Powerful Typhoon Nanmadol was preparing to make landfall in the Philippines on December 2, 2004, over the already battered Aurora province. Over the past two weeks, Luzon, the main island in the Philippines, has been lashed with three tropical storms—Nanmadol is number four. The toll from the first three storms, the most recent of which was Monday, is well over 1,000 with 479 dead and 560 missing, according to Reuters. Many of the deaths occurred along Luzon’s east coast where floods and landslides buried three towns. Nanmadol’s effects were already being felt over Luzon’s east coast late on December 2, and many fear that the storm will make the situation worse. The government of the Philippines has already requested international aid to meet the needs of those whose homes were destroyed.
This Moderate Resolution Imaging Spectroradiometer (MODIS) image shows Typhoon Nanmadol at 4:45 UTC, 12:45 p.m. in Manila. At that time, the storm had sustained winds of 240 kilometers per hour (150 mph) with gusts up to 296 kph (184 mph). Later in the day, the Joint Typhoon Warning Center reported that the storm’s winds had slowed to 204 kph (127 mph) with gusts to 250 kph (155 mph). The storm is expected to move northwest over the Philippines, then turn northeast over Taiwan.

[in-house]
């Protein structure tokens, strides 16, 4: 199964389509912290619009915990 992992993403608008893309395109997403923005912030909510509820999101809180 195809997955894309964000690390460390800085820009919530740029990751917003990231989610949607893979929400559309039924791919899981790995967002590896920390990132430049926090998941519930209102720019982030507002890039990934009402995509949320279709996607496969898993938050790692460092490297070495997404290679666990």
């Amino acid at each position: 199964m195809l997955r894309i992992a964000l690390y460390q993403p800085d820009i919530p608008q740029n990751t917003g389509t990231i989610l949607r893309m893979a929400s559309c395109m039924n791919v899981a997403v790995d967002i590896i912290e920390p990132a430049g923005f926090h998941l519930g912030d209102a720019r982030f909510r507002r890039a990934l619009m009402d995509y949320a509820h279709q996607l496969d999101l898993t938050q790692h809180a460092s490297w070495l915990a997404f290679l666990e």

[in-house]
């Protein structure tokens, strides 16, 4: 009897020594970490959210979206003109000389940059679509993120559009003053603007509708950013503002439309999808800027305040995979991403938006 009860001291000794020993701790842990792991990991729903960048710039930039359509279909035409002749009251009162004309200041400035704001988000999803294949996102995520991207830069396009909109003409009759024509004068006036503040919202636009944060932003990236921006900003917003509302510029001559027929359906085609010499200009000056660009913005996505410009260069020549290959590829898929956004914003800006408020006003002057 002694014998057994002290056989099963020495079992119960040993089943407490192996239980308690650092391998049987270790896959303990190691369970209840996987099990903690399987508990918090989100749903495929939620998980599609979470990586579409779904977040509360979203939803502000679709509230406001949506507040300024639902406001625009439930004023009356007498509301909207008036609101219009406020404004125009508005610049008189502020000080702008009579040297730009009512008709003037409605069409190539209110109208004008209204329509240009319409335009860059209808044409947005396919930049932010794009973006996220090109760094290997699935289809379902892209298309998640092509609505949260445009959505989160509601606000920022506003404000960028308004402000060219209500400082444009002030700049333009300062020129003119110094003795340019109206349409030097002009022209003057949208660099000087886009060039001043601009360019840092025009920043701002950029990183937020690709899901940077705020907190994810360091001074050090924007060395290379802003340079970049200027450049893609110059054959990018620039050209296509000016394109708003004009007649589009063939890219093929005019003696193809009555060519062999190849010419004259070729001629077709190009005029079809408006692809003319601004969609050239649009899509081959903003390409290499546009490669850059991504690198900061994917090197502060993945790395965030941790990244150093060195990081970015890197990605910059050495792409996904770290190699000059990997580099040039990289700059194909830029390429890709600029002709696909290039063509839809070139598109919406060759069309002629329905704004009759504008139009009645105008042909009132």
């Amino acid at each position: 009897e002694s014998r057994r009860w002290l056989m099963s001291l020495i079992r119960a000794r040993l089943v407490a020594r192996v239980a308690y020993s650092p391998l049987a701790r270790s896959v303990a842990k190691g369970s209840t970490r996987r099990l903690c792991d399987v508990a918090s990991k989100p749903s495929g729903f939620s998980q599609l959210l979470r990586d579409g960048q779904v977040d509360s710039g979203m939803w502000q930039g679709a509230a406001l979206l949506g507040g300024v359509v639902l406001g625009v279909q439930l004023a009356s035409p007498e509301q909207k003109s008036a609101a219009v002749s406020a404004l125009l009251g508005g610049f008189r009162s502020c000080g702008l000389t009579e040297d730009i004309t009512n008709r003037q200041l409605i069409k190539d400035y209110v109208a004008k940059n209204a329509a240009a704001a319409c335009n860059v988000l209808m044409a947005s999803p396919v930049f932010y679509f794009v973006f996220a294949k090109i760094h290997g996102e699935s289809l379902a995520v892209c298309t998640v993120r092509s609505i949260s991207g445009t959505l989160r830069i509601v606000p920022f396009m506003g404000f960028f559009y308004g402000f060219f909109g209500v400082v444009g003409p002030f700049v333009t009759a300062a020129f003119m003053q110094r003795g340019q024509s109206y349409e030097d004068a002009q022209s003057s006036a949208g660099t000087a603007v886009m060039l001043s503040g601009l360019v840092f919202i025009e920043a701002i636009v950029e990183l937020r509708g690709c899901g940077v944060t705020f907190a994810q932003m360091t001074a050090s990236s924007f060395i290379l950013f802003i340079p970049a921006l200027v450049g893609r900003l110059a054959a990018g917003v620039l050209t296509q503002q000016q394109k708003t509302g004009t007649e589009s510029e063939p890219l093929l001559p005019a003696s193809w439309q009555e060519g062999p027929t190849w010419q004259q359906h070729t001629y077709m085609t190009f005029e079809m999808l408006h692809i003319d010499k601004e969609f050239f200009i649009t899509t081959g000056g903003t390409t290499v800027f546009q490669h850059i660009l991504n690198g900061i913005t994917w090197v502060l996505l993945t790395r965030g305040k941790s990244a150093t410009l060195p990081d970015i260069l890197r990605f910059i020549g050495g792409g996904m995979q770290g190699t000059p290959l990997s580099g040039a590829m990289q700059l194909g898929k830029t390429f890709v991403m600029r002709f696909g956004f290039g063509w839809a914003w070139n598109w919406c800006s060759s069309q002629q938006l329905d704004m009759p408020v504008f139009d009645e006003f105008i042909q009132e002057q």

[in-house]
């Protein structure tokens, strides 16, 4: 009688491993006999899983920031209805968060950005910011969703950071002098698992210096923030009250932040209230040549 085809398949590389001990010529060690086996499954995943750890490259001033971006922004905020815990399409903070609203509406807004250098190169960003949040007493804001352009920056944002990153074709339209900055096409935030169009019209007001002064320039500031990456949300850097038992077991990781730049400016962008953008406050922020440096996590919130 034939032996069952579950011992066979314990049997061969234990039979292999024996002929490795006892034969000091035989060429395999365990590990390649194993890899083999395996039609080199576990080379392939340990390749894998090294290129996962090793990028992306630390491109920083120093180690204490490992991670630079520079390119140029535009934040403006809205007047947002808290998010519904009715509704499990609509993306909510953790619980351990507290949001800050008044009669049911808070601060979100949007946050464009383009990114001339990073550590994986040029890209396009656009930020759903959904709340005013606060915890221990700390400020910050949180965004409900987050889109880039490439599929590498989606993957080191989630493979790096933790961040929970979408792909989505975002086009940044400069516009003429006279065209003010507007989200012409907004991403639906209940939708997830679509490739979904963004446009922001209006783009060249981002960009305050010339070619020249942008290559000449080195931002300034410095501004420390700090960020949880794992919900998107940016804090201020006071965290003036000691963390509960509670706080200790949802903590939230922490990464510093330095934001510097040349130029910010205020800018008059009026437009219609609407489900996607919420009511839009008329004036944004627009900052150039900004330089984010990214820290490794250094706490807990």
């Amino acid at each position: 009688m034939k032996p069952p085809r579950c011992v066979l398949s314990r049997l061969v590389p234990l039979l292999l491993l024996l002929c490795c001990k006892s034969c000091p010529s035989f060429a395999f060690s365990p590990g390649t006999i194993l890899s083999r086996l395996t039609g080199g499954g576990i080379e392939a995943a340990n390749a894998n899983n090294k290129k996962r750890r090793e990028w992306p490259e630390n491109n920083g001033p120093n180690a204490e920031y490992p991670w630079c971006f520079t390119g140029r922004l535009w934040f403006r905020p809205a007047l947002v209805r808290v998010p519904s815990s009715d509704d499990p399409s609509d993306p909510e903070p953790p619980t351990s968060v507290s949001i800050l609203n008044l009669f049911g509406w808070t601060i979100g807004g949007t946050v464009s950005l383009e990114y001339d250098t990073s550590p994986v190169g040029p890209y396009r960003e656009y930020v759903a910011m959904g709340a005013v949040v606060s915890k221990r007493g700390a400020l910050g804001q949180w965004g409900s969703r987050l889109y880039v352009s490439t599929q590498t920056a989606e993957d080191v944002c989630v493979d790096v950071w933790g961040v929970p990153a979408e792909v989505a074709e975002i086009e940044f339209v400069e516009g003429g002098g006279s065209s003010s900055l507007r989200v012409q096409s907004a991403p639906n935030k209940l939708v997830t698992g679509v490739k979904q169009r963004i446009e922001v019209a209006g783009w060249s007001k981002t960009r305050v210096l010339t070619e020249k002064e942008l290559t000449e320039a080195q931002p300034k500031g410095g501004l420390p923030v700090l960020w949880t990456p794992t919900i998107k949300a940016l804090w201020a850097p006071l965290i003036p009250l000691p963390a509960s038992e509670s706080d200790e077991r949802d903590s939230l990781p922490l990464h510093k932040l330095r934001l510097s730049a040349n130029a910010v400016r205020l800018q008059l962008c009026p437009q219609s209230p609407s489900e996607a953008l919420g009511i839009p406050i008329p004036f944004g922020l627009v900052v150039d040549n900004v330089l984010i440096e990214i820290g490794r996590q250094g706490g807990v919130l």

NASA image created by Jesse Allen, Earth Observatory, using data obtained from the MODIS Rapid Response team.
Typhoons Mitag (right) and Hagibis (left) flank the Philippines in this image taken by MODIS on November 25, 2007. At that time, Mitag was about to strike the Philippine island Luzon with winds of 150 kilometers per hour.